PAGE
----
if the at least one child entity was deleted, resurrecting the at least one child entity.
6. A method in accordance with claim 1, wherein the step of deleting further comprises:
determining if the deleted entity had at least one child entity in a hierarchy to which the deleted entity belonged; and
if the deleted entity had at least one child entity, deleting the entity and the at least one child entity.
7. A method in accordance with claim 1, wherein:
the update to the entity on the first replica comprises moving the entity from a first hierarchy to a second hierarchy in the first replica;
the deletion to the entity in the second replica comprises deletion the second hierarchy in the second replica;
replicating further comprises replicating the entity in the second hierarchy in the first replica and the second replica; and
deleting further comprises deleting the second hierarchy from the first replica and the second replica.
8. A system for resolving conflicts, the system comprising:
an input/output portion for:
receiving an indication that an entity in a first replica was updated;
receiving an indication that the entity in a second replica was deleted;
receiving an indication that a deletion of an entity was erroneous; and
receiving no indication that the deletion of the entity was erroneous;
a processing portion for:
if no indication is received that the deletion of the entity was erroneous, deleting the entity from the first replica and the second replica;
if an indication is received that the deletion of the entity was erroneous:
resurrecting the entity in the second replica;
requesting from the first replica the updated entity; and
replicating the updated entity in the first replica and the second replica; and
performing one of replicating and deleting in accordance with a conflict resolution policy;
if the conflict resolution policy comprises resolving a conflict in favor of an update, performing the step of replicating;
if the conflict resolution policy comprises resolving a conflict in favor of a deletion; performing the step of deleting;
if the conflict resolution policy comprises resolving a conflict in favor of a remote replica:
performing the step of deleting if the first replica comprises the remote replica; and
performing the step of replicating, if the second replica comprises the remote replica;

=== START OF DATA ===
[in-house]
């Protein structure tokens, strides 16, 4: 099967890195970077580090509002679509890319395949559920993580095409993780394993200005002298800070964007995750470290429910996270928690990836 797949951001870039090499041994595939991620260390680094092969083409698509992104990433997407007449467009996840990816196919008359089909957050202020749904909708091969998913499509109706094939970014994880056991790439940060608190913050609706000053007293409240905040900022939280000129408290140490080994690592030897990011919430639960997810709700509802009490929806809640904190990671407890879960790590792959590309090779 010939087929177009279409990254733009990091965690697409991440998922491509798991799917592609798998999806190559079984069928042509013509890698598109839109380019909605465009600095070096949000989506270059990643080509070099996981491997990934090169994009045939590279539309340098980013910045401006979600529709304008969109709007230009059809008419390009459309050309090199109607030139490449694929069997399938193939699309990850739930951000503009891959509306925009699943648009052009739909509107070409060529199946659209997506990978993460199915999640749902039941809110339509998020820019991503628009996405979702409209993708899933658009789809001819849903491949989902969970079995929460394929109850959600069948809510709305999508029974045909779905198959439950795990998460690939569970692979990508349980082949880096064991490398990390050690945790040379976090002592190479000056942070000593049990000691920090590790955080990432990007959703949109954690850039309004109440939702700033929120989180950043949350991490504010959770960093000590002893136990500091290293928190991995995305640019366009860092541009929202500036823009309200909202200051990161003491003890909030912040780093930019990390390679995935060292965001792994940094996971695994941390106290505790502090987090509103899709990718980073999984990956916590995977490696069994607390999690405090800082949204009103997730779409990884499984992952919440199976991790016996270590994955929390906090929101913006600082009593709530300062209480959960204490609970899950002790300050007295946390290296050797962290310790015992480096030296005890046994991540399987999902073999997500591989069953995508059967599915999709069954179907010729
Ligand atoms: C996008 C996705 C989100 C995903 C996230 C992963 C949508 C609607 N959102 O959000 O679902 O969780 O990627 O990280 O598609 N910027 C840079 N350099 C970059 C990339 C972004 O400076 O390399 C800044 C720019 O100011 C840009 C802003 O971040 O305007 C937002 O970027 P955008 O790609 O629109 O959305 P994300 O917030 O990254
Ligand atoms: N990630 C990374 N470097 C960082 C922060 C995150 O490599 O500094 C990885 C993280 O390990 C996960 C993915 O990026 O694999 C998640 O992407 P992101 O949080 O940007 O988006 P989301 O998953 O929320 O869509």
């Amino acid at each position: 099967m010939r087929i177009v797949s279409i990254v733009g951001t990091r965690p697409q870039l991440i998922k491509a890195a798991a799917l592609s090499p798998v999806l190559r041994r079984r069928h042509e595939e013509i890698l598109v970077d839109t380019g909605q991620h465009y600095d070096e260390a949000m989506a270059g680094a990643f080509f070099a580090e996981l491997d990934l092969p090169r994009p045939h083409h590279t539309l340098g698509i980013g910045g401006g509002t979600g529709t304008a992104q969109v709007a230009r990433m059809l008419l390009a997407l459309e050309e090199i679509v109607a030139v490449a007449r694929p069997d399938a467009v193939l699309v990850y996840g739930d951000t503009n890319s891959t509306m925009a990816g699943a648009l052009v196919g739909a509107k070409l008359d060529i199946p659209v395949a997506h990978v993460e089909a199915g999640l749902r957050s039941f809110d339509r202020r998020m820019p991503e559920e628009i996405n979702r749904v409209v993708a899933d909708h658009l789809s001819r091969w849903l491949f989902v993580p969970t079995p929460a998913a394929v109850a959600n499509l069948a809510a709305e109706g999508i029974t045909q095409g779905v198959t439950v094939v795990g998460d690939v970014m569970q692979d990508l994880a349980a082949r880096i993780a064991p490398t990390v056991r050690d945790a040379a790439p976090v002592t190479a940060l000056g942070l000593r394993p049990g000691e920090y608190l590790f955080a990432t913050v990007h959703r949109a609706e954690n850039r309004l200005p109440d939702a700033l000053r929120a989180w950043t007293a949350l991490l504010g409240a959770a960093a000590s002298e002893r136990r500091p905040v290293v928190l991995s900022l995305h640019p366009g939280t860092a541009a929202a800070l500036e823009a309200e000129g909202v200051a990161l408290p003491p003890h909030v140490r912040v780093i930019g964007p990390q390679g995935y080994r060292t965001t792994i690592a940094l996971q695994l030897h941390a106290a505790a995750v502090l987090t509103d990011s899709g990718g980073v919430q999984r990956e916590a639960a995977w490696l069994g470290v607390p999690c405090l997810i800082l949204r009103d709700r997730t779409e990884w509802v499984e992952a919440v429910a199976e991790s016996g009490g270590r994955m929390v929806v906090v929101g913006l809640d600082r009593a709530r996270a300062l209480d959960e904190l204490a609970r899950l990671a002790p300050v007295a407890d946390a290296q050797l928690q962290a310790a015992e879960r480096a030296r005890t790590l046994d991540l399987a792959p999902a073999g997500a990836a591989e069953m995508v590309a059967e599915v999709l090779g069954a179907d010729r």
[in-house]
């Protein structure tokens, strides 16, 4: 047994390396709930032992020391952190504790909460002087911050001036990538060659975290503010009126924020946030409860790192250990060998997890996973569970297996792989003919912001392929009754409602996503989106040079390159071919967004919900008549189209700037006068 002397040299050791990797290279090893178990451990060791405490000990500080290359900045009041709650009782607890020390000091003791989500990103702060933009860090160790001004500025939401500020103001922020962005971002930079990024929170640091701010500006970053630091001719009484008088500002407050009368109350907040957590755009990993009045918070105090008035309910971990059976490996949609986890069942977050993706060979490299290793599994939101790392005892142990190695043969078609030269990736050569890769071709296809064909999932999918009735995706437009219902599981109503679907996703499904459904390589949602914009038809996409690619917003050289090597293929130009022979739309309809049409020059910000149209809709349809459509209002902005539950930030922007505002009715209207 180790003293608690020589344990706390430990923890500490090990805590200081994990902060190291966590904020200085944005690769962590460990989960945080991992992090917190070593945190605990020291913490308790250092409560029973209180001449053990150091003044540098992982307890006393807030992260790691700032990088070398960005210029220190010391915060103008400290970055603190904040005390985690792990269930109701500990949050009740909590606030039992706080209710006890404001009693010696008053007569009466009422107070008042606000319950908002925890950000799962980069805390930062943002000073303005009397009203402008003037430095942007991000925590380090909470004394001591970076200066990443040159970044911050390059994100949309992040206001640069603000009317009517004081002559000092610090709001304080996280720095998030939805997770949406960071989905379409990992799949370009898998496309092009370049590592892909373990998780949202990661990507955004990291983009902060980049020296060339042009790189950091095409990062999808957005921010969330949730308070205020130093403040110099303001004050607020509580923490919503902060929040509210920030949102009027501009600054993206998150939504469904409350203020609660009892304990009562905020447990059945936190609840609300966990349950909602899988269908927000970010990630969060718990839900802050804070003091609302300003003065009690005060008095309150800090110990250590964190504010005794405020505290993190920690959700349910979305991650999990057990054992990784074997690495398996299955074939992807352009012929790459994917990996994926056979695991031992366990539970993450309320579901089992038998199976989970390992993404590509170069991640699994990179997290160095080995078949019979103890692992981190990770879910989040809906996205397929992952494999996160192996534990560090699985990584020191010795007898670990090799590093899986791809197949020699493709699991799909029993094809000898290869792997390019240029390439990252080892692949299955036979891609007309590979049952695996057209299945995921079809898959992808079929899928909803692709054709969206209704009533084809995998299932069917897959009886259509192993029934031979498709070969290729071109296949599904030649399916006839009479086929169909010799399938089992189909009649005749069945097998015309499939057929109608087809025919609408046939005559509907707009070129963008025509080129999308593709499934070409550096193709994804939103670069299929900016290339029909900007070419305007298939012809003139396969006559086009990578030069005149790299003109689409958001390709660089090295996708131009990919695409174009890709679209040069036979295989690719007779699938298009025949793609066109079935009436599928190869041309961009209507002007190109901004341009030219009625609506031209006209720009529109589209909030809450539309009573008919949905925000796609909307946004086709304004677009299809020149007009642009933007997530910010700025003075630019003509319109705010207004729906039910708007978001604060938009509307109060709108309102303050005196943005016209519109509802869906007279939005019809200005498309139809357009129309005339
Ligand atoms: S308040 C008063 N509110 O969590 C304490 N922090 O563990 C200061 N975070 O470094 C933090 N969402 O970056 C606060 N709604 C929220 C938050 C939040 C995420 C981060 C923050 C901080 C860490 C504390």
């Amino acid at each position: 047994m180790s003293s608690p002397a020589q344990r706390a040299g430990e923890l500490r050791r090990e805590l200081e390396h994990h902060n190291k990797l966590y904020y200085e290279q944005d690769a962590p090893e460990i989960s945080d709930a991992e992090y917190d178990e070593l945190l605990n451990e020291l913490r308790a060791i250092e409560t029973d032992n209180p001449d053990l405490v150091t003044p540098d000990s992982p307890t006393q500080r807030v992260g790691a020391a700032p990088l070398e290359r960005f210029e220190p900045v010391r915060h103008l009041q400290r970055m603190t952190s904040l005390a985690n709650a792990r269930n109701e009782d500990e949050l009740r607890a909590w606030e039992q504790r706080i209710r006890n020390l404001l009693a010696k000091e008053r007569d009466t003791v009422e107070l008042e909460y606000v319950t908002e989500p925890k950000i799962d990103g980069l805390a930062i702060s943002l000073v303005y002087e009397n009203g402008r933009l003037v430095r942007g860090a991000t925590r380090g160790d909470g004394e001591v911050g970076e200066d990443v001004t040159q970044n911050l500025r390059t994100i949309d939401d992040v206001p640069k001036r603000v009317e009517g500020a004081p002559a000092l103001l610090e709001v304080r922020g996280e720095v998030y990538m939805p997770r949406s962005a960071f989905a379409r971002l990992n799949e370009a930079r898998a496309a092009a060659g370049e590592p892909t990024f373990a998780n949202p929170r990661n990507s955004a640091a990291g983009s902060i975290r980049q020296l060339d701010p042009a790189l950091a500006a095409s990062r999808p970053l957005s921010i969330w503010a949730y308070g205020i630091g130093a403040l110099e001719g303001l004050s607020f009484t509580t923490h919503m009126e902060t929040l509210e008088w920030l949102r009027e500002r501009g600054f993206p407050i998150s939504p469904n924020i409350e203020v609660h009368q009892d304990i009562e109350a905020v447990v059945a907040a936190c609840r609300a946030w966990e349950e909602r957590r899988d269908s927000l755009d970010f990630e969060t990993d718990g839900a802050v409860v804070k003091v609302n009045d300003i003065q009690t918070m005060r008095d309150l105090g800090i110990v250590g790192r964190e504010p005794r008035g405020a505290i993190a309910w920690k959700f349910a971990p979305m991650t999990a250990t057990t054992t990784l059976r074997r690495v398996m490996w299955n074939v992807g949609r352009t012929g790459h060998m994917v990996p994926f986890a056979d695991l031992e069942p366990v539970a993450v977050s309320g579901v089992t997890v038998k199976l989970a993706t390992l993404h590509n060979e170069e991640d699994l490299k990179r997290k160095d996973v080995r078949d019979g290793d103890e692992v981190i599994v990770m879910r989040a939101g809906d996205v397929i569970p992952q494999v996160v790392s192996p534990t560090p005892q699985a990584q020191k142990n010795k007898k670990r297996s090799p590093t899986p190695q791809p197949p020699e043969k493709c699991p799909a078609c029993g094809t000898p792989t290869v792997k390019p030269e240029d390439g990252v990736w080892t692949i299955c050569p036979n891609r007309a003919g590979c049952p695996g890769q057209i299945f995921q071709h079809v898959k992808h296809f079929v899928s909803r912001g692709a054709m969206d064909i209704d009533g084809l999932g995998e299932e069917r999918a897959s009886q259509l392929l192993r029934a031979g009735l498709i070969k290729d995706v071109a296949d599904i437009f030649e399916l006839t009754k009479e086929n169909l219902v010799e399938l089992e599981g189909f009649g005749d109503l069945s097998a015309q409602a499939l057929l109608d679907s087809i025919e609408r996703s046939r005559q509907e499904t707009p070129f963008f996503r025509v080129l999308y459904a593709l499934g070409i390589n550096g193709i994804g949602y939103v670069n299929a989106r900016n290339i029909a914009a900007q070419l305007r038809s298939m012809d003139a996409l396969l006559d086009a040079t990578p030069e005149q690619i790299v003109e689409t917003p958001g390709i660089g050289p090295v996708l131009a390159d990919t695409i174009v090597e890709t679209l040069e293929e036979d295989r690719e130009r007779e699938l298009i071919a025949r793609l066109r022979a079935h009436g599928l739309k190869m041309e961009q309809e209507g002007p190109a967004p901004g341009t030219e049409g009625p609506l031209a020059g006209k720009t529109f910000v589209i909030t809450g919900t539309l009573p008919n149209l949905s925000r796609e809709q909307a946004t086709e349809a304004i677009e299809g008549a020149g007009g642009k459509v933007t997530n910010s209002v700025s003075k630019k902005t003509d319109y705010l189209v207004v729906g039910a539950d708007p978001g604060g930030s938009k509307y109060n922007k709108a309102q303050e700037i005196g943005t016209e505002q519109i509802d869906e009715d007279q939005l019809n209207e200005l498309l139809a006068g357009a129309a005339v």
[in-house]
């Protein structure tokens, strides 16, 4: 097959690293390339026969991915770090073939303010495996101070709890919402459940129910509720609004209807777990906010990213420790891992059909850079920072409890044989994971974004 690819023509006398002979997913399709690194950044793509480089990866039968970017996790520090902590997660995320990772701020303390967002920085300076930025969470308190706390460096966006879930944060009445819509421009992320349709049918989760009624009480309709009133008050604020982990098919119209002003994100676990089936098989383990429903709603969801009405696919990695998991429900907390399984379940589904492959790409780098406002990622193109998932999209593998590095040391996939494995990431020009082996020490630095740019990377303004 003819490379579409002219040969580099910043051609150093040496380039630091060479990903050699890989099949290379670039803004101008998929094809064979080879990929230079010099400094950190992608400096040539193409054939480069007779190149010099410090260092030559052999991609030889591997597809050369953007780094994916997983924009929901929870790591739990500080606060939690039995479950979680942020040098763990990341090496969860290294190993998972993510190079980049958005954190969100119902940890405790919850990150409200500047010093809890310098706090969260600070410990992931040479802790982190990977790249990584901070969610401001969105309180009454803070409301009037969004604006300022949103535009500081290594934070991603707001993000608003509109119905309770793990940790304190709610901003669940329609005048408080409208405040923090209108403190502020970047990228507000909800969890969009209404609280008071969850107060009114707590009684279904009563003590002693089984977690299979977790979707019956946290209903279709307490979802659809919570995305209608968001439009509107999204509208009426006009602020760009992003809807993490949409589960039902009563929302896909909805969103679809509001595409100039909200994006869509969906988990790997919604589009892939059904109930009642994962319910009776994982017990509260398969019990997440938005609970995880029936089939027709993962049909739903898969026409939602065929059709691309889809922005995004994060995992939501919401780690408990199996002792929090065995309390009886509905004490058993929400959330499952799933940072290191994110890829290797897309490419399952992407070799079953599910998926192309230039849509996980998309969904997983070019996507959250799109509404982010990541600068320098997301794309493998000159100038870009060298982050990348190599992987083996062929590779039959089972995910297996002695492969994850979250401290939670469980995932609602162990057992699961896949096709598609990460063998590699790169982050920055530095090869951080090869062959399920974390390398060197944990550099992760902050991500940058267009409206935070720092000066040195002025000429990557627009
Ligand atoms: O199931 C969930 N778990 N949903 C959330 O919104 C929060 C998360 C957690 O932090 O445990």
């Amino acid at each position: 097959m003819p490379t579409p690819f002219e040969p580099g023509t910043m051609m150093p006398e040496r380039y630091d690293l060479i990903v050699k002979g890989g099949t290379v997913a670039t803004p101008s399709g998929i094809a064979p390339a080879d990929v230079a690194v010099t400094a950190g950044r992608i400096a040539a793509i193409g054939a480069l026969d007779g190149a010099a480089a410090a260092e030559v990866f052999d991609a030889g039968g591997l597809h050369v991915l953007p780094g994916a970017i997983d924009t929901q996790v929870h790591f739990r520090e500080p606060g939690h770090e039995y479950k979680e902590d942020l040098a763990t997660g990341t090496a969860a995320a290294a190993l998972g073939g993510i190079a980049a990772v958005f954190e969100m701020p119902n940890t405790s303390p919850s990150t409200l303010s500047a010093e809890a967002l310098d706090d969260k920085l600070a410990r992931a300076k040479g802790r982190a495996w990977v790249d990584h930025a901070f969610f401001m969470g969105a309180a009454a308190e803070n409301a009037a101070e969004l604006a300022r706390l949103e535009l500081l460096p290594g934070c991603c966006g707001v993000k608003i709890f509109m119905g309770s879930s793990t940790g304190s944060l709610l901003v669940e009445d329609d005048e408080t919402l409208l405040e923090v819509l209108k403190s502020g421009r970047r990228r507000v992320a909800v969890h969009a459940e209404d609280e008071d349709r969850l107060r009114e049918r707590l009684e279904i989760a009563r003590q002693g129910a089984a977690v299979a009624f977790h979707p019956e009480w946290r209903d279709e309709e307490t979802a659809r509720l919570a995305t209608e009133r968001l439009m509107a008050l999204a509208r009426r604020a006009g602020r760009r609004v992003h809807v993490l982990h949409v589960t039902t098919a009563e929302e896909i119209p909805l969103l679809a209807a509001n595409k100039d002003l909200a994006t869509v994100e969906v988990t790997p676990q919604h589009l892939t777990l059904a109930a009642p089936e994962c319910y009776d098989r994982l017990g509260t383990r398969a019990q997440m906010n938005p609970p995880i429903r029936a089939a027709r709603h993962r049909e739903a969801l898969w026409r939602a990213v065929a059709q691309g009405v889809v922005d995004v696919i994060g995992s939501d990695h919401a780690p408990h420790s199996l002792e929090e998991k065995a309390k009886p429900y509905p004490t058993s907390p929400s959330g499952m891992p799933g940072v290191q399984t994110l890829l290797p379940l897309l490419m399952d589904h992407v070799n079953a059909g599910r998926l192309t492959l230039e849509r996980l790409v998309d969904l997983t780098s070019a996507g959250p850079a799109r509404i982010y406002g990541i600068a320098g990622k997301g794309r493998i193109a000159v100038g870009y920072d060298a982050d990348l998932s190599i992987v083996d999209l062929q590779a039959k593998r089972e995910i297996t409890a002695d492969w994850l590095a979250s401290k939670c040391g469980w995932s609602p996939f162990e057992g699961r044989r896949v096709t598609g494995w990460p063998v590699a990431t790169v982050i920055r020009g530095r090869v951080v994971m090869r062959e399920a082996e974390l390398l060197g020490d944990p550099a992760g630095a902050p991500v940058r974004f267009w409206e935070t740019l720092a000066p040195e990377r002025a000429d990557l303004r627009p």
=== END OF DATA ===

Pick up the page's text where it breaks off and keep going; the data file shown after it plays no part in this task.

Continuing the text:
if the conflict resolution policy comprises resolving a conflict in favor of a local replica:
performing the step of deleting, if the first replica comprises the local replica; and
performing the step of replicating, if the second replica comprises the local replica; and
if the conflict resolution policy comprises resolving a conflict in accordance with a most recent occurrence of the update or the deletion:
performing the step of deleting, if the deletion occurred more recently than the update d; and
performing the step of replicating, if the update occurred more recently than the deletion; and
a memory portion for storing information pertaining to updated and deleted entities.
9. A system in accordance with claim 8, the processing portion further for deleting all child entities in a hierarchy to which the deleted entity belongs.
10. A system in accordance with claim 8, the processing portion further for replicating the updated entity comprises replicating all child entities in a hierarchy to which the entity belongs.
11. A system in accordance with claim 8, to accomplish replication, the processing portion further for:
assigning a new change version to the deleted entity, wherein the new change version is based on the updated entity and comprises an indicator marking the deleted entity for resurrection; and
resurrecting the deleted entity to the updated entity.
12. A system in accordance with claim 8, the processing portion further for:
determining if at least one child entity in a hierarchy to which the deleted entity belonged was deleted; and
if the at least one child entity was deleted, resurrecting the at least one child entity.
13. A system in accordance with claim 8, to accomplish deletion, the processing portion further for:
determining if the deleted entity had at least one child entity in a hierarchy to which the deleted entity belonged; and
if the deleted entity had at least one child entity, deleting the entity and the at least one child entity.